Women often have to put their foot down when taking control of their health, and now it seems that this is more literal than metaphorical.
As reported by the Guardian, a new study recently published in Environmental Health Perspectives has found that living in neighborhoods with dense populations and access to small businesses and grocery stores promotes walking. The study also found that women living in walkable neighborhoods were up to 26% less likely to develop obesity-related cancers, including postmenopausal breast, ovarian, pancreatic, and colorectal cancers and multiple myeloma.
Other studies, like one published in the British Journal of Sports Medicine, have found that as little as 75 minutes a week of moderately intense physical activity substantially lowers the risk of dying from certain types of cancer or heart disease, two of the leading causes of death among adults.
Data from the Centers for Disease Control and Prevention shows that the percentage of cancers in women related to obesity or being overweight was more than twice the percentage of cancers in men related to these factors.
For this reason, according to the Guardian, the study conducted by researchers at Columbia University’s Mailman School of Public Health and New York University’s Grossman School of Medicine focused specifically on women. They studied more than 14,000 women between the ages of 34 and 65 from 1985 to 2016. The study utilized data over an average of 24 years of the 31-year span and is the first of its kind to do so.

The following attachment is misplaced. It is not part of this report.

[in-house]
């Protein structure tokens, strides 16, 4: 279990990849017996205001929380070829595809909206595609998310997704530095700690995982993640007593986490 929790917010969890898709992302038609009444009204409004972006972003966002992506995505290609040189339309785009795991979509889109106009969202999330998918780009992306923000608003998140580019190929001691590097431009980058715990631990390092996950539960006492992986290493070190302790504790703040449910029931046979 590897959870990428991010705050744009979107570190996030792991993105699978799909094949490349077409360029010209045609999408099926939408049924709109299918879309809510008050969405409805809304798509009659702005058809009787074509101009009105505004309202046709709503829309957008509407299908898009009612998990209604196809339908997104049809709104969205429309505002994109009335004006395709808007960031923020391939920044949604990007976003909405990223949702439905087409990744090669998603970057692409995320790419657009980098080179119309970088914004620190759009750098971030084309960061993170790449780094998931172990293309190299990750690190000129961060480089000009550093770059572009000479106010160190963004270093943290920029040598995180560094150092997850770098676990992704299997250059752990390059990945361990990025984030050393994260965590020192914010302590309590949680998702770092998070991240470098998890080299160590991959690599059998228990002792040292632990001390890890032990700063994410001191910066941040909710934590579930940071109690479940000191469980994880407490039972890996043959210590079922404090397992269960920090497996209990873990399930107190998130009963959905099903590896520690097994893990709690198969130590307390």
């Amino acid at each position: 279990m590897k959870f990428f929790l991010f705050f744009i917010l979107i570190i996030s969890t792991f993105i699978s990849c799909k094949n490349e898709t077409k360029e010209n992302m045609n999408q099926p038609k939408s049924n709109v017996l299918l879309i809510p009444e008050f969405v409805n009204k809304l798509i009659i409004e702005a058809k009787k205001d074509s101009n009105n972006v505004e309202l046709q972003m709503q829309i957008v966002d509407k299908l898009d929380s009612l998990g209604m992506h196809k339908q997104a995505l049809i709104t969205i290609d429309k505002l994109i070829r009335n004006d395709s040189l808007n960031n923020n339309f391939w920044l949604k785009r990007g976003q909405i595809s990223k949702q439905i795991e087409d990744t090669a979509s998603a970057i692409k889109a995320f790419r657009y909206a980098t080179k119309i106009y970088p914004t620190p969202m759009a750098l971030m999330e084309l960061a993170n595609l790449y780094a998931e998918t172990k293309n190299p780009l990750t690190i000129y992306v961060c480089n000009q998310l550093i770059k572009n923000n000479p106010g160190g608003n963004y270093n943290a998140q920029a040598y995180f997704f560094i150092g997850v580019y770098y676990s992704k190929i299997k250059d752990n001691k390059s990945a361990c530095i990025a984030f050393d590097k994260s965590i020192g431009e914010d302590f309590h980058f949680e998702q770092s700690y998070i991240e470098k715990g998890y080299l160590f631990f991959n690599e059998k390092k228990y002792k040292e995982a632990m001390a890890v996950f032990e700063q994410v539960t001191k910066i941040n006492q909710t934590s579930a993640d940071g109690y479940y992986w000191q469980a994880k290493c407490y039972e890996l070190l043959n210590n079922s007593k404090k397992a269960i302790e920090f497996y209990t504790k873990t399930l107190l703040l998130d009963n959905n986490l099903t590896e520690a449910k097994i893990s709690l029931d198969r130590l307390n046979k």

“We showed that neighborhood walkability is related to risk of obesity-related cancer, postmenopausal breast cancer specifically, in women over a long period of time,” co-author Yu Chen, an epidemiologist at New York University, told the Guardian.
One of the main reasons for unwalkable neighborhoods in the United States is the Federal-Aid Highway Act of 1956, which led to the development of 41,000 miles of highway. The project razed communities and divided neighborhoods to create car-centric cities, per the Guardian.
And as it sadly often goes, the communities affected most were those already disenfranchised. A recent Reddit post showcased Detroit as a classic example of this.
Cities are starting to focus on walkable communities, like this example of “new urbanism” in Austin, which turned its defunct Mueller Airport into a community of walkable, mixed-use neighborhoods with a range of housing options.
“Urban planning is related to the health of individuals. Improving built environments can promote healthy habits that protect people from obesity-related disease,” Sandra India-Aldana, the report’s lead author and a researcher at the Icahn School of Medicine in New York, told the Guardian.
The new study showed that walkable neighborhoods appeared to be most beneficial to women in low-income areas — with a 19% reduction of risk among residents of poorer neighborhoods, compared with a 6% reduction in wealthier communities.
Roshanak Mehdipanah, a public health researcher at the University of Michigan who was not involved in the study, said to the Guardian: “The highways were strategically placed to run through neighborhoods of predominantly Black and brown people. Focusing on people and not on cars, and investing in not only walkability, but also in the well-being, safety and security of people without marginalizing them further, is key.”
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